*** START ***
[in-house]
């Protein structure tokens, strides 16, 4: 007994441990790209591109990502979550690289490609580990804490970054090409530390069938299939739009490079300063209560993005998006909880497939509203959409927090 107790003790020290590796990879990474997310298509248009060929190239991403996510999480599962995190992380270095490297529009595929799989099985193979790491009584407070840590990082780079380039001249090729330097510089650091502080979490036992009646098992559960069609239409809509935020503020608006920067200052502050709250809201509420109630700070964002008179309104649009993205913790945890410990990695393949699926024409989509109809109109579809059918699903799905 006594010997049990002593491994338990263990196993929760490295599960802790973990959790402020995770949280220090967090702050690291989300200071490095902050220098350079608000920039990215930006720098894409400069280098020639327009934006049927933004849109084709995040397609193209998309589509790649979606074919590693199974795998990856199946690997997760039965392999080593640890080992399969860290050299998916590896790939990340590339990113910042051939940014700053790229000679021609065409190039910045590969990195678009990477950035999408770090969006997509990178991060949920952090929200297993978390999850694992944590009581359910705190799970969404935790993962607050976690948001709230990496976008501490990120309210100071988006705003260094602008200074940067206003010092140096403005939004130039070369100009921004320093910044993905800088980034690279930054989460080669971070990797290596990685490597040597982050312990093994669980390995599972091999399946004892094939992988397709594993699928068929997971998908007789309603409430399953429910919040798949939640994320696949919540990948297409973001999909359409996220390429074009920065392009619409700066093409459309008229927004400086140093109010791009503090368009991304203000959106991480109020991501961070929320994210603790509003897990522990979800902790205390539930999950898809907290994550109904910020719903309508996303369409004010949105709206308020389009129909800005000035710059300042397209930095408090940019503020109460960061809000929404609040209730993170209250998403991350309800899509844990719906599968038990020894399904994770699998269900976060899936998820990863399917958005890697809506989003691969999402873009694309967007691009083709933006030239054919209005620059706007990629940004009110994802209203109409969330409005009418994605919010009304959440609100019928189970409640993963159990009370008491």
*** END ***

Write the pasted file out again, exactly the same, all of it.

[in-house]
């Protein structure tokens, strides 16, 4: 007994441990790209591109990502979550690289490609580990804490970054090409530390069938299939739009490079300063209560993005998006909880497939509203959409927090 107790003790020290590796990879990474997310298509248009060929190239991403996510999480599962995190992380270095490297529009595929799989099985193979790491009584407070840590990082780079380039001249090729330097510089650091502080979490036992009646098992559960069609239409809509935020503020608006920067200052502050709250809201509420109630700070964002008179309104649009993205913790945890410990990695393949699926024409989509109809109109579809059918699903799905 006594010997049990002593491994338990263990196993929760490295599960802790973990959790402020995770949280220090967090702050690291989300200071490095902050220098350079608000920039990215930006720098894409400069280098020639327009934006049927933004849109084709995040397609193209998309589509790649979606074919590693199974795998990856199946690997997760039965392999080593640890080992399969860290050299998916590896790939990340590339990113910042051939940014700053790229000679021609065409190039910045590969990195678009990477950035999408770090969006997509990178991060949920952090929200297993978390999850694992944590009581359910705190799970969404935790993962607050976690948001709230990496976008501490990120309210100071988006705003260094602008200074940067206003010092140096403005939004130039070369100009921004320093910044993905800088980034690279930054989460080669971070990797290596990685490597040597982050312990093994669980390995599972091999399946004892094939992988397709594993699928068929997971998908007789309603409430399953429910919040798949939640994320696949919540990948297409973001999909359409996220390429074009920065392009619409700066093409459309008229927004400086140093109010791009503090368009991304203000959106991480109020991501961070929320994210603790509003897990522990979800902790205390539930999950898809907290994550109904910020719903309508996303369409004010949105709206308020389009129909800005000035710059300042397209930095408090940019503020109460960061809000929404609040209730993170209250998403991350309800899509844990719906599968038990020894399904994770699998269900976060899936998820990863399917958005890697809506989003691969999402873009694309967007691009083709933006030239054919209005620059706007990629940004009110994802209203109409969330409005009418994605919010009304959440609100019928189970409640993963159990009370008491």